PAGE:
Many countries critical to the global effort to tackle climate change have poor human rights records. Democracies must find ways to ensure progress on both fronts.
The decline of democracy in the United States means Washington’s leadership role cannot be taken for granted. It is time Europe seriously invested in its own security and defense.
The window to stabilize the climate is rapidly closing. Negotiators at COP27 must be ready to address thorny issues and move from ambitious targets to policy implementation.
The Biden administration has led the Western military and economic response to Russia’s attack on Ukraine. Europe must be ready to act independently if and when Washington’s policy changes.
Recent tensions between Paris and Berlin have led some to question the partnership’s purpose and relevance. But a track record of overcoming differences suggests relations can be revived.
Berlin’s pursuit of economic and political ties with Beijing and Moscow has created dangerous dependencies. A change in strategy would benefit both Germany and the EU.
Getting forty-four leaders from across Europe to meet in Prague was an achievement in itself. But it involved substituting values and principles for realpolitik and left fundamental questions open.
The pandemic has accelerated EU efforts to build up resilience, but more must be done. Boosting preparedness for future crises requires greater trust between governments and better engagement of citizens.
Demonstrators continue to defy the security forces and deface the insignia of the Islamic Republic. But to succeed, the protests need a leader and a political agenda.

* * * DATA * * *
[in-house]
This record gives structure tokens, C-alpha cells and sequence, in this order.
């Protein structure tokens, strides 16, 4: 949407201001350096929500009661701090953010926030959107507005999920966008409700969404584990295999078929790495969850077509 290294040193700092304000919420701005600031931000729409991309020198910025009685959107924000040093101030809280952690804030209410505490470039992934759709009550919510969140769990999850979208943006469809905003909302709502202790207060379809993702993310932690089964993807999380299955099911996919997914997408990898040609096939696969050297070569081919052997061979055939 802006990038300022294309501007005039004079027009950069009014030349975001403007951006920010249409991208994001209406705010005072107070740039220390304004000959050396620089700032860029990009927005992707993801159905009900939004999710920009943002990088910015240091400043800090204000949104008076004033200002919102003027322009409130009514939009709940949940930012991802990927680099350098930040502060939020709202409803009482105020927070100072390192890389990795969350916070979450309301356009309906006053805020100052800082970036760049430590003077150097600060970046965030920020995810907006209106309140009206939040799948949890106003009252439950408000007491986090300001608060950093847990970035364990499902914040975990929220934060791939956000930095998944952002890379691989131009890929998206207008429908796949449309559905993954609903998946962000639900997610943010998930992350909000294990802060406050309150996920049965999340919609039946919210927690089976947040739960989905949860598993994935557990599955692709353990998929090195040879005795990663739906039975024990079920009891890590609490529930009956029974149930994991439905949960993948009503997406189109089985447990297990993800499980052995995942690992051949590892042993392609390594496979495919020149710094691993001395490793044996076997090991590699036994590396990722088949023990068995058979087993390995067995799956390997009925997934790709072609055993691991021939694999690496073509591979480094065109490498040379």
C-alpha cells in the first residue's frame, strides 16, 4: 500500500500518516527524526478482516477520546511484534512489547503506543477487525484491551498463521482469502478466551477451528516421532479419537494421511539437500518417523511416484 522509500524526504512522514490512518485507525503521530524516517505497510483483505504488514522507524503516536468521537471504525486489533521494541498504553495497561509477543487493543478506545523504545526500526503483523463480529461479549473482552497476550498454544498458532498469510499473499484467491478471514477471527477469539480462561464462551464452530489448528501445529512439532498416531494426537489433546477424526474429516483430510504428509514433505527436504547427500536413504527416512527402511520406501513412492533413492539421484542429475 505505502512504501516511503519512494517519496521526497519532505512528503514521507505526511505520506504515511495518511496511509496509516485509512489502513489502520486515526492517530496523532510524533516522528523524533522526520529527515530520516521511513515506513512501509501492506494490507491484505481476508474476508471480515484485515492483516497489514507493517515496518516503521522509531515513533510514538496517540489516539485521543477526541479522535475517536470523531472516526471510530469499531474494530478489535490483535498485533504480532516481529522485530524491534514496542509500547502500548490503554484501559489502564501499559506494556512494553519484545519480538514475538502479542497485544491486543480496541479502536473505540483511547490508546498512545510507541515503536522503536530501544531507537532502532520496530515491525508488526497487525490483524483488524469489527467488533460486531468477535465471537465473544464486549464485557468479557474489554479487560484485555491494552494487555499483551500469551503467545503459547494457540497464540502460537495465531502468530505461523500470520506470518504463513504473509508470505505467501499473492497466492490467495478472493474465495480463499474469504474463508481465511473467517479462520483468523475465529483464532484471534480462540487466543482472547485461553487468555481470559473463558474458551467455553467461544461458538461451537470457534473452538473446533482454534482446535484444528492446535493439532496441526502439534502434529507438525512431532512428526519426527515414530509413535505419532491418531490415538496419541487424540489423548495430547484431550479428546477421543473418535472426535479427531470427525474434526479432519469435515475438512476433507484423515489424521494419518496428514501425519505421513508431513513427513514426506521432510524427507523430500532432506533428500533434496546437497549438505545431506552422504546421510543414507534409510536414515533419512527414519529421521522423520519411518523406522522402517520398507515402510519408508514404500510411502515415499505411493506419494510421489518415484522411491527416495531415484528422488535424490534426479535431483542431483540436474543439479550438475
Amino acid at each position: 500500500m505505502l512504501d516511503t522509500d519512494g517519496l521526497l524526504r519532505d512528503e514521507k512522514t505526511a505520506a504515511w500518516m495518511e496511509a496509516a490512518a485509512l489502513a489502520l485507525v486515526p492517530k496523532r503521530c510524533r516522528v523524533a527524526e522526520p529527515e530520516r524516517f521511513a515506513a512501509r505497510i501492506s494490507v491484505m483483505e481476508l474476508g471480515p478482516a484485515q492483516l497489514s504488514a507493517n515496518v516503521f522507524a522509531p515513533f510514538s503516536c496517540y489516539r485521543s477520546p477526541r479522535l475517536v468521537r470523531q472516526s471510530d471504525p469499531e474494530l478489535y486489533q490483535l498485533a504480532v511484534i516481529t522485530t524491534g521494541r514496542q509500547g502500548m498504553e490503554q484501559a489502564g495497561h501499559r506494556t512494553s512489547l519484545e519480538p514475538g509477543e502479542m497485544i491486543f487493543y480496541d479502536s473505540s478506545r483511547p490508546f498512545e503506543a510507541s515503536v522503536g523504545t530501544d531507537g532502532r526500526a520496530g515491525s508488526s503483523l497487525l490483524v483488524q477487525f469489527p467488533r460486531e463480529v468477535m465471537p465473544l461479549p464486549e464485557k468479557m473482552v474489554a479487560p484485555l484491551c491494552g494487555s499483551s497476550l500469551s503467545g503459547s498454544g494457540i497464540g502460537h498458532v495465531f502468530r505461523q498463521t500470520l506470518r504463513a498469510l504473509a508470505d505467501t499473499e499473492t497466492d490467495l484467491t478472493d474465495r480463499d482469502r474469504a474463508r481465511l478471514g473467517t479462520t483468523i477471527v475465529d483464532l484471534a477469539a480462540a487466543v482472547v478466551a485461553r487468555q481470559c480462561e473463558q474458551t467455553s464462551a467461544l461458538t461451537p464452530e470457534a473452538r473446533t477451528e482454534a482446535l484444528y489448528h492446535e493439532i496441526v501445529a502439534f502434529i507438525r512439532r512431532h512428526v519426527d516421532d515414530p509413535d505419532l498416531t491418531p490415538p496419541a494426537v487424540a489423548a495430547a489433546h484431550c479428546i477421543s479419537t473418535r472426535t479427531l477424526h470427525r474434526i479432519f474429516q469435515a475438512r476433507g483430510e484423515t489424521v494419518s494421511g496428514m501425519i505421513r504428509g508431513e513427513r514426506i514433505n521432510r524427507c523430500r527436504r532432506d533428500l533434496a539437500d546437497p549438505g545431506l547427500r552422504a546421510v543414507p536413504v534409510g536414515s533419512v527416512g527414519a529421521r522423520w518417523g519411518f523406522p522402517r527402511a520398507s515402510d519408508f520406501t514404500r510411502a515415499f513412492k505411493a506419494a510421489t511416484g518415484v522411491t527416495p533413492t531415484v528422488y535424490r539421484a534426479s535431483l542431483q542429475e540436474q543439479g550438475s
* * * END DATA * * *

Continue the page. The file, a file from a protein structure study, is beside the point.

The need to militarily assist Ukraine is another incentive for better coordinating defense investment at European level. The EU’s initiatives will only deliver if member states are guided by shared considerations.
Russia’s brutal war in Ukraine has exposed European countries’ diverging views of Moscow. These fissures will affect the EU’s policies toward Ukraine and Russia.
The decision to mobilize reservists and the ensuing domestic unrest points to Putin’s weakness. Western sanctions and military support for Ukraine are key to preventing a Russian victory.
Azerbaijan’s military action in Armenia has gravely damaged chances of a settlement. EU-mediated negotiations, the only viable peace talks, need greater international support.
A Russian victory against Ukraine would be devastating for Europe’s security and stability. European governments have no excuse for not realizing what is at stake.
For too long, the EU has neglected Viktor Orbán’s attack on its fundamental values. Brussels must use its financial leverage to halt Hungary’s democratic decline.
Ukraine’s recent gains highlight the unpredictability of Russia’s war. The main challenge for Western governments, NATO, and the EU is to act in unison while adjusting to the evolving military dynamics.
The coming winter promises to be dark and difficult. But doomsters may be proven wrong in anticipating that the war effort in Ukraine’s support will divide the EU.
Albeit unwittingly, the Soviet Union’s last president paved the way for complex democratic transformations across Eastern Europe. The values these countries fought for must now be protected within the EU itself.
Most Western assistance to Ukraine, including weapons and training, has come from individual NATO member states. But without the alliance, this support would be less coordinated and not as substantial.
Both Moscow and Ankara are benefiting from Turkey’s mediating role since Russia’s invasion of Ukraine. Strategically, however, Putin has the upper hand.